Automatic configuration and selection of power management policies

Nathaniel E Pettis, Purdue University


Although hundreds of papers have been written about software-directed power management, commodity computer systems lag fifteen years behind the state-of-the-art. Many power management policies use heuristics to improve power consumption. However, different heuristics are required to minimize the energy consumption of different applications. For software-directed power management techniques to become pervasive in commodity computer systems, policies must achieve significant power savings for a large number of applications. This dissertation describes two policies that may be analytically reconfigured at run-time based upon the current workload. The first policy derives a statistically optimal buffer size for producer-consumer applications that automatically configures its behavior based upon hardware parameters and workload data. The second policy mathematically formulates file system layout as a constrained optimization problem and minimizes power consumption using a genetic algorithm. The third part of this dissertation presents a technique for choosing a "good enough" policy from a library of existing policies for I/O devices with variable workloads where an optimal solution is unknown. This technique, called the Homogeneous Architecture for Power Policy Integration (HAPPI), compares multiple policies simultaneously at run-time to select the best available policy for the current workload and hardware configuration. The methods in this dissertation automatically configure and select power policies, remove administrators and users from making power management decisions, and significantly lower the barrier to deploying power management on general purpose computers.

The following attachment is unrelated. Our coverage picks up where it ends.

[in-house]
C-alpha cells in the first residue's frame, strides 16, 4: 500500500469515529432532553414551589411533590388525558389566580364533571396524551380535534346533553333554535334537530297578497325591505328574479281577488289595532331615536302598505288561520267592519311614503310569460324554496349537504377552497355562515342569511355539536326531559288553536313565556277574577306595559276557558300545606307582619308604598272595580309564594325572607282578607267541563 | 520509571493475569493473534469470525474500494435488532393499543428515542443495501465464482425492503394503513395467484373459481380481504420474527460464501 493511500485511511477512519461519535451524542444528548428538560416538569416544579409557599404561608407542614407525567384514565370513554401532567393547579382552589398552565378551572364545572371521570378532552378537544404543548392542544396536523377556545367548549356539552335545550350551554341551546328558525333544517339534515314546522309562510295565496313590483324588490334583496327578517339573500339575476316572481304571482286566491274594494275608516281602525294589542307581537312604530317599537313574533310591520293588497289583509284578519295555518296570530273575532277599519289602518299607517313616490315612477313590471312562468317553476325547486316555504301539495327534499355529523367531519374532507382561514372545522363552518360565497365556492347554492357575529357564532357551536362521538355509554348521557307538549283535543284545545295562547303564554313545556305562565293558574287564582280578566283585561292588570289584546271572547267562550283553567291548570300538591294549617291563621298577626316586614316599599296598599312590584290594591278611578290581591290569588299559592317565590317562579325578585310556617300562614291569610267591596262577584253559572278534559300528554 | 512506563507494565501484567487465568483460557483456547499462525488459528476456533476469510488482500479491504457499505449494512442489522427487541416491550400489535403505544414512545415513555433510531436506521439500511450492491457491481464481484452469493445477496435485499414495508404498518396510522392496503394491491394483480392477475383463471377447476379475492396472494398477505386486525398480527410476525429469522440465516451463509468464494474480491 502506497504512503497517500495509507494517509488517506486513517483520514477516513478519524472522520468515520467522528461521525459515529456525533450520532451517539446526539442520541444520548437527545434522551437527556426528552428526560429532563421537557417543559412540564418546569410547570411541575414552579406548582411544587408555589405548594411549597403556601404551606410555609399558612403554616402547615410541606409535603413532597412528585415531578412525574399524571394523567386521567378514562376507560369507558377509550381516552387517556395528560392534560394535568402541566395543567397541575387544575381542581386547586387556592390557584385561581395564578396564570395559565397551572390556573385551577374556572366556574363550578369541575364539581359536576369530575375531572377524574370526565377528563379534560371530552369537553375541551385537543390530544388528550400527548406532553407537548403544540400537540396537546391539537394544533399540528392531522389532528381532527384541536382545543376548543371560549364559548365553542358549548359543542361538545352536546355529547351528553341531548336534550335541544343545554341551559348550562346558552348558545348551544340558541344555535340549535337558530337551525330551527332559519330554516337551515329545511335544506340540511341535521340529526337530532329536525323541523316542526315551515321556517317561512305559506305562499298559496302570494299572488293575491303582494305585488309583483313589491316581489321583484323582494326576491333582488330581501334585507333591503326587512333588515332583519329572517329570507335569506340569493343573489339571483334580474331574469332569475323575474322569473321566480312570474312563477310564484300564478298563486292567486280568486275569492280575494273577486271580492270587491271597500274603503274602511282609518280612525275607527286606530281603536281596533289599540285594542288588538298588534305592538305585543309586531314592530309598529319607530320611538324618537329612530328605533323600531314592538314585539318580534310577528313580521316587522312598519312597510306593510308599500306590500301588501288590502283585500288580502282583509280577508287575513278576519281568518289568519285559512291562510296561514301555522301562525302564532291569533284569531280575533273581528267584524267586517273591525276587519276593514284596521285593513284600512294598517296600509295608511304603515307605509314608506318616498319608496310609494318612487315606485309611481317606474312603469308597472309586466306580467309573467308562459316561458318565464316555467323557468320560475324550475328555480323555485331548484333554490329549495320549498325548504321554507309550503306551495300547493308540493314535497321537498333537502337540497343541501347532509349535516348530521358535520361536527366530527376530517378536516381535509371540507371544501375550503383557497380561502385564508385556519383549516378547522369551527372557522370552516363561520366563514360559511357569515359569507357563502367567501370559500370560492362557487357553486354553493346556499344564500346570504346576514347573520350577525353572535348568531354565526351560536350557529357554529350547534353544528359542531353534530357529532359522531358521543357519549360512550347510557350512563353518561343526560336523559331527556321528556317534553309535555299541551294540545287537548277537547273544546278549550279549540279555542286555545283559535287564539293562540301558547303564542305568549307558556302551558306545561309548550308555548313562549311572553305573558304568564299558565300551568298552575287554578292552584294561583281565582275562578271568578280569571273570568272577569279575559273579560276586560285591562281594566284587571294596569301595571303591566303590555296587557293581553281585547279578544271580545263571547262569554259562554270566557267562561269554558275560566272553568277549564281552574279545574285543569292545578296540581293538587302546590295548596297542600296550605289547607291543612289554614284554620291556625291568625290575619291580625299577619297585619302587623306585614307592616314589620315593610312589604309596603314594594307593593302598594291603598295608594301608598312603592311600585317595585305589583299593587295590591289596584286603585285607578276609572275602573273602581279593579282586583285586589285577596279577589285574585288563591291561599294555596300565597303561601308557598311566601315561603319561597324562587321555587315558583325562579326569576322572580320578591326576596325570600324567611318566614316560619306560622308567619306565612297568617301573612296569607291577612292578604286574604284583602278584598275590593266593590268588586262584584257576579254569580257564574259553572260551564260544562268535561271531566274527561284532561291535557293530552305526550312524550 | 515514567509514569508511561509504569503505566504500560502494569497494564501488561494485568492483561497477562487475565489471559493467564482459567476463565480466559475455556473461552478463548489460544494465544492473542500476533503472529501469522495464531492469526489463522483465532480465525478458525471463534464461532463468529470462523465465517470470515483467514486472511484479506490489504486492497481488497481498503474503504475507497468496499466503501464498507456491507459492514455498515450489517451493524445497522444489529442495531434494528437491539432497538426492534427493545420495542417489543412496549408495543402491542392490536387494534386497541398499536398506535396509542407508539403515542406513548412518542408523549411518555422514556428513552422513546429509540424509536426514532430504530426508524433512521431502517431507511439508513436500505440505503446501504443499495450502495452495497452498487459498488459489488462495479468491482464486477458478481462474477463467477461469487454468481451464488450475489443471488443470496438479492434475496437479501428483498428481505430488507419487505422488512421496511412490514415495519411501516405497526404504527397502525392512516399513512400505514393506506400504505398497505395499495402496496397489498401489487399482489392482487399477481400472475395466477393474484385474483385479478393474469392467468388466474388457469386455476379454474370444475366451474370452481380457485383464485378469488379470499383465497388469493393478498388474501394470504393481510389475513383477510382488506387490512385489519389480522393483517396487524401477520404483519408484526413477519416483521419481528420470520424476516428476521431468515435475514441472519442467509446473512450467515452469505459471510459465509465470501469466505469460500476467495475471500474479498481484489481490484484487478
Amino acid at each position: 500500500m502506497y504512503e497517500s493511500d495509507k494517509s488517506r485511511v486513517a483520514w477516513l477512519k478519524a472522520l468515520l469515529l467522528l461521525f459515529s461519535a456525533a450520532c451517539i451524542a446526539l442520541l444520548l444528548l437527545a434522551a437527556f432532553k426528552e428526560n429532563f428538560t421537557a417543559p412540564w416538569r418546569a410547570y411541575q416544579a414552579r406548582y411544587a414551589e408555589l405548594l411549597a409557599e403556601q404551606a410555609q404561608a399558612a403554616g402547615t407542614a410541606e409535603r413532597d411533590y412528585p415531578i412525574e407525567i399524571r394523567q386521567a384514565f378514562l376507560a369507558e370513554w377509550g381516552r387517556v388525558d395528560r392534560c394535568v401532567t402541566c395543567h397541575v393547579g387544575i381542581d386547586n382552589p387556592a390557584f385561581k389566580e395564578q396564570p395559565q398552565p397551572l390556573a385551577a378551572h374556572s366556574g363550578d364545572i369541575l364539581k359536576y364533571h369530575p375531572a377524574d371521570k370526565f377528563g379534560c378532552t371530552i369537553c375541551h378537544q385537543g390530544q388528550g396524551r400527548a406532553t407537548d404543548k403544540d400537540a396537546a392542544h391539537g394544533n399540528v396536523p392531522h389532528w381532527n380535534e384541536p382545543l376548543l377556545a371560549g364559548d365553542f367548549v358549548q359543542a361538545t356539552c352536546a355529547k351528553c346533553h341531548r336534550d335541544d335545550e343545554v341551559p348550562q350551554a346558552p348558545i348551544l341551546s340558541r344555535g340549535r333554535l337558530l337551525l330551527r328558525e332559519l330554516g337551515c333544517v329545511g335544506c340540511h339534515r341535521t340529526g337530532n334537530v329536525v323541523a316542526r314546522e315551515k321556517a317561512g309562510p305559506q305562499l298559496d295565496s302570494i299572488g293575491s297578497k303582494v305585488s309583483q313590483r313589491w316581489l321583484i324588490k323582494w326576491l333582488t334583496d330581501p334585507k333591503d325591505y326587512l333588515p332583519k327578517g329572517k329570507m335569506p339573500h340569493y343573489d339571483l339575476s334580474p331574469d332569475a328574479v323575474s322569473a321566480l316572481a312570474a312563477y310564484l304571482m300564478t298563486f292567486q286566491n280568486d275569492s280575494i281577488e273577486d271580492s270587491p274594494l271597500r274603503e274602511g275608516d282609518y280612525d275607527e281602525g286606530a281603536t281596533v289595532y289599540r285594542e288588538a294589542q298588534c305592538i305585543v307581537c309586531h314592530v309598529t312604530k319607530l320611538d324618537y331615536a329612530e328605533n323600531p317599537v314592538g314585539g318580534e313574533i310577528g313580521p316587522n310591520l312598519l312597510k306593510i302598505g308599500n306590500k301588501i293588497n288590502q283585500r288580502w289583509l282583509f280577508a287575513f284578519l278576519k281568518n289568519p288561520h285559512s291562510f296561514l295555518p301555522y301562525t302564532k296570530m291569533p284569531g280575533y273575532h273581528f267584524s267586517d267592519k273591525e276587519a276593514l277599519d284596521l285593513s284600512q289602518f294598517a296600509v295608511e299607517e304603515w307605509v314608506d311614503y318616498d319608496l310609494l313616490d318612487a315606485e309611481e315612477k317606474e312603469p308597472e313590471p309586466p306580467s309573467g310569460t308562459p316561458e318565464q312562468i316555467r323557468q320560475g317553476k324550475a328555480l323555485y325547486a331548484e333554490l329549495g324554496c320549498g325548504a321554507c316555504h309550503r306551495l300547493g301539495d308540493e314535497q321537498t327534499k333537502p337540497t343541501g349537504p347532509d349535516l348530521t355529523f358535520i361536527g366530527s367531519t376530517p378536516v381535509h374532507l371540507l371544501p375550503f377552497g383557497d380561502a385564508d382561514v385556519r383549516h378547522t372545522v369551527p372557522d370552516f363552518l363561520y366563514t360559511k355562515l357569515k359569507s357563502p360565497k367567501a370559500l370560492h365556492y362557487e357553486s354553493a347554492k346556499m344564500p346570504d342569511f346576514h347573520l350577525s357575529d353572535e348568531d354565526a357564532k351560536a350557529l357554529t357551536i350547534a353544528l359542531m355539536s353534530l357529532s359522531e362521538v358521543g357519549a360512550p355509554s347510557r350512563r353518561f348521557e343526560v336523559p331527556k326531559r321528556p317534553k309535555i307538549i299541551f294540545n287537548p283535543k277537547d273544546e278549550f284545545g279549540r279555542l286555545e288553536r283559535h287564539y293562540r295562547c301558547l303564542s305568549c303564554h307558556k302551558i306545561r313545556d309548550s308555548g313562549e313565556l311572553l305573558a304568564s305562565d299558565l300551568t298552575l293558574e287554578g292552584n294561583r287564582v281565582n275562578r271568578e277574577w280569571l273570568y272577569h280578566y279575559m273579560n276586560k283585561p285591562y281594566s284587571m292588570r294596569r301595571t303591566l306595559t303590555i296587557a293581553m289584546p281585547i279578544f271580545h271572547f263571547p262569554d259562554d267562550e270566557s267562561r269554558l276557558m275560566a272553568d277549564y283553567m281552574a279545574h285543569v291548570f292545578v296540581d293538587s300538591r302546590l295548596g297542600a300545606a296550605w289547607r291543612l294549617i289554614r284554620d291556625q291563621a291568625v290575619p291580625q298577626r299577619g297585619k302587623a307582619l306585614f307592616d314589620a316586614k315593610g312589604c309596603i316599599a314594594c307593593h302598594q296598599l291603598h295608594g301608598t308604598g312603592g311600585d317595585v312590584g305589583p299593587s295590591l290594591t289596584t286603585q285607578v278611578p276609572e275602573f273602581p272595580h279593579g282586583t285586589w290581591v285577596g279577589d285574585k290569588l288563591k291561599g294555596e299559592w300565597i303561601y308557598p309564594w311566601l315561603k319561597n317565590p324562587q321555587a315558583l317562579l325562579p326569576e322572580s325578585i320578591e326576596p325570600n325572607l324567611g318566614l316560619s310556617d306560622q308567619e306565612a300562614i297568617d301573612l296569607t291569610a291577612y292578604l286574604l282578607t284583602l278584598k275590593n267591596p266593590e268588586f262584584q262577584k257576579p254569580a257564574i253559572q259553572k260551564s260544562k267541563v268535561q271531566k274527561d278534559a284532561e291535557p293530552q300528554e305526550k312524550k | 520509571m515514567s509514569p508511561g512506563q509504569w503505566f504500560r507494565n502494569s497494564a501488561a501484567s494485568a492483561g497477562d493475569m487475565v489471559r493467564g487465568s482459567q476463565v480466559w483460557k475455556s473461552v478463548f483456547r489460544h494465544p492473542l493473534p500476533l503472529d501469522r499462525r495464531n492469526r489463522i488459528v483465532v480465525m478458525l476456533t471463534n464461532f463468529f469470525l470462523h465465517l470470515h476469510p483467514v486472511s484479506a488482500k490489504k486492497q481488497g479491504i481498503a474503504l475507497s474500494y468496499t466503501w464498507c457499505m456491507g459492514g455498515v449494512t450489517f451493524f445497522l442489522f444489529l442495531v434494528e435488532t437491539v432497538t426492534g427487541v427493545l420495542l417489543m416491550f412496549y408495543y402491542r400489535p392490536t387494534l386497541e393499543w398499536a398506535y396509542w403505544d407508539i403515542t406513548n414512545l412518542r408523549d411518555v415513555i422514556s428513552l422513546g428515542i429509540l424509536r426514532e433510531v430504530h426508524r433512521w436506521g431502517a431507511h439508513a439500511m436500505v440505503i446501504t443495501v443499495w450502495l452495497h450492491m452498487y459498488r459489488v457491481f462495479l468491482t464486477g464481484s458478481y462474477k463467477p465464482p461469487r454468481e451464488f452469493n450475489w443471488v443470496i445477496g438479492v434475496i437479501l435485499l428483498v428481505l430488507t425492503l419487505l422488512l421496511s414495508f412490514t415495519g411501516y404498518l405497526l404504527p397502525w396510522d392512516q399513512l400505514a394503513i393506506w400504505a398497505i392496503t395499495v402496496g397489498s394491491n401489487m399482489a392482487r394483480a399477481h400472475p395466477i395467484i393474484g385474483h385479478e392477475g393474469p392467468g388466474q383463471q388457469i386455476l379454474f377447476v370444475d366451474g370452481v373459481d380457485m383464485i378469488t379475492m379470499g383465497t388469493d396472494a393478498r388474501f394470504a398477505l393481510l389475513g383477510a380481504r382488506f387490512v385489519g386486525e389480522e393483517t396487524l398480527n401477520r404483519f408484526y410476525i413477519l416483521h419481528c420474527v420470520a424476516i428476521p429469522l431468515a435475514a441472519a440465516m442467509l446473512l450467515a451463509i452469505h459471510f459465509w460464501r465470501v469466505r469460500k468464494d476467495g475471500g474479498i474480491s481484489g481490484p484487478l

Lu, Purdue University.

Subject Area

Electrical engineering|Computer science

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